MAPI clients connects to Client
Access Server for mailbox and
directory access
Client Access Server Array to be
deployed to provide high availability
and redundancy
Provides a better client experience
when failover occurs
Allows a higher number of concurrent
connections and a higher number of
mailboxes per server
Outlook Clients
Exchange CAS Array
MBX
GC
High Availability During Failures
Keeping users connected
Client
Client Access
Server failure…..
Client reconnects
through another
Client Access
Server
Mailbox Database or
Server failure…..
Load Balanced Client Access Servers
DB1
Client disconnected
for <30 seconds
DB1
DB2
DB3
Mailbox Servers
Database Availability Group
DB2
DB3
High Availability During Moves
Keeping users connected
Email Client
Client Access Server
Users remain online while
their mailboxes are moved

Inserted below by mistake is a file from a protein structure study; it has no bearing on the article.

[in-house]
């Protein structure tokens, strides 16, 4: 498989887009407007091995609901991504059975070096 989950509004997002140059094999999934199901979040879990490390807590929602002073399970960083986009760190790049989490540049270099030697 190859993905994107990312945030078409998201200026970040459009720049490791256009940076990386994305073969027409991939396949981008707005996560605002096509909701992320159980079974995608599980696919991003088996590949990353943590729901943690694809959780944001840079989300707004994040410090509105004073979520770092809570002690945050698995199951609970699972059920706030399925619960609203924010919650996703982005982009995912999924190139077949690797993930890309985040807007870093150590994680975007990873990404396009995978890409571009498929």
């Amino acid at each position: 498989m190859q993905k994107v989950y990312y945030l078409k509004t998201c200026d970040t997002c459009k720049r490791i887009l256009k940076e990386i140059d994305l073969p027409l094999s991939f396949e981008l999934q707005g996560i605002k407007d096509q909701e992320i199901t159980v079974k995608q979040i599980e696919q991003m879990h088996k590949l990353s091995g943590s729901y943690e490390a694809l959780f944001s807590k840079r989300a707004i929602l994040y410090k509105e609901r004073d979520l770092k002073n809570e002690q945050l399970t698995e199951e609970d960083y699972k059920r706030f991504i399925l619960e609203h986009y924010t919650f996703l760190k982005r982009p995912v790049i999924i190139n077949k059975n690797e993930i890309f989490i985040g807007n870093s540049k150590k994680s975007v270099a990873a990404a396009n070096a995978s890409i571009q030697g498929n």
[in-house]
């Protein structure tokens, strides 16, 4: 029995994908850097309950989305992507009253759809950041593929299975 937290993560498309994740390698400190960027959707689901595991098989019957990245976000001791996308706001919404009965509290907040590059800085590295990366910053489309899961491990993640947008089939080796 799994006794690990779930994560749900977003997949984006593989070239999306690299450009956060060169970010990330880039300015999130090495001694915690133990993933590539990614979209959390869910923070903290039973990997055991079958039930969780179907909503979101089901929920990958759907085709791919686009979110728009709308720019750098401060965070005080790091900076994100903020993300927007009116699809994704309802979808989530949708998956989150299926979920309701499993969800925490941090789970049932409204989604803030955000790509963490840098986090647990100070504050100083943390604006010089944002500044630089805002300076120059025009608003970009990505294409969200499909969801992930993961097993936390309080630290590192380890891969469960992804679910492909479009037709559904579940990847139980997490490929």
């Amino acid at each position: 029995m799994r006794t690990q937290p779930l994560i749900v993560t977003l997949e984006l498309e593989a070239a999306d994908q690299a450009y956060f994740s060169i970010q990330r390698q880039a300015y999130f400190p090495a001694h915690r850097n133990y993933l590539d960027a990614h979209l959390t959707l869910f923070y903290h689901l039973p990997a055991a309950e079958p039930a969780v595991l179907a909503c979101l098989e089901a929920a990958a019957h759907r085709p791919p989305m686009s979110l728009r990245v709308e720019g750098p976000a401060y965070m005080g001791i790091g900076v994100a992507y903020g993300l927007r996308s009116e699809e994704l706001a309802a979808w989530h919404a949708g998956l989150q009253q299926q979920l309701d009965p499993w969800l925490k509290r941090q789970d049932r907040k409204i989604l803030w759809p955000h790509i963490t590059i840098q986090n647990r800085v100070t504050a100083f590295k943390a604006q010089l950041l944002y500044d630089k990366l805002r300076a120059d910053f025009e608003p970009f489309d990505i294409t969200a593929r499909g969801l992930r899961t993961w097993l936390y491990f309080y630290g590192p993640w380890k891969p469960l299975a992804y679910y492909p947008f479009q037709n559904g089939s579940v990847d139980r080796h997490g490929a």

between servers
Sending messages
Receiving messages
Accessing entire mailbox
Administrators can
perform migration and
maintenance during
regular hours
Mailbox Server 1
Mailbox Server 2
Exchange High Availability Technologies
Transport Resiliency
Provides resilience and simplifies recovery from a transport server
failure
Provide redundancy for messages for the entire time they're in transit
Message in Transport Database gets deleted only after it verifies that
all of the next hops for that message have completed delivery
Easy maintenance of Hub Transport or Edge Transport server
Eliminates the need for storage hardware redundancy for transport
servers
Message flow with shadow redundancy
High Availability - Email in transit
Automatic protection against loss of queued email due to hardware
failure
Servers keep “shadow copies” of items
until they are delivered to the next hop
Simplifies Hub and Edge Transport Server upgrades and
maintenance
Exchange High Availability Technologies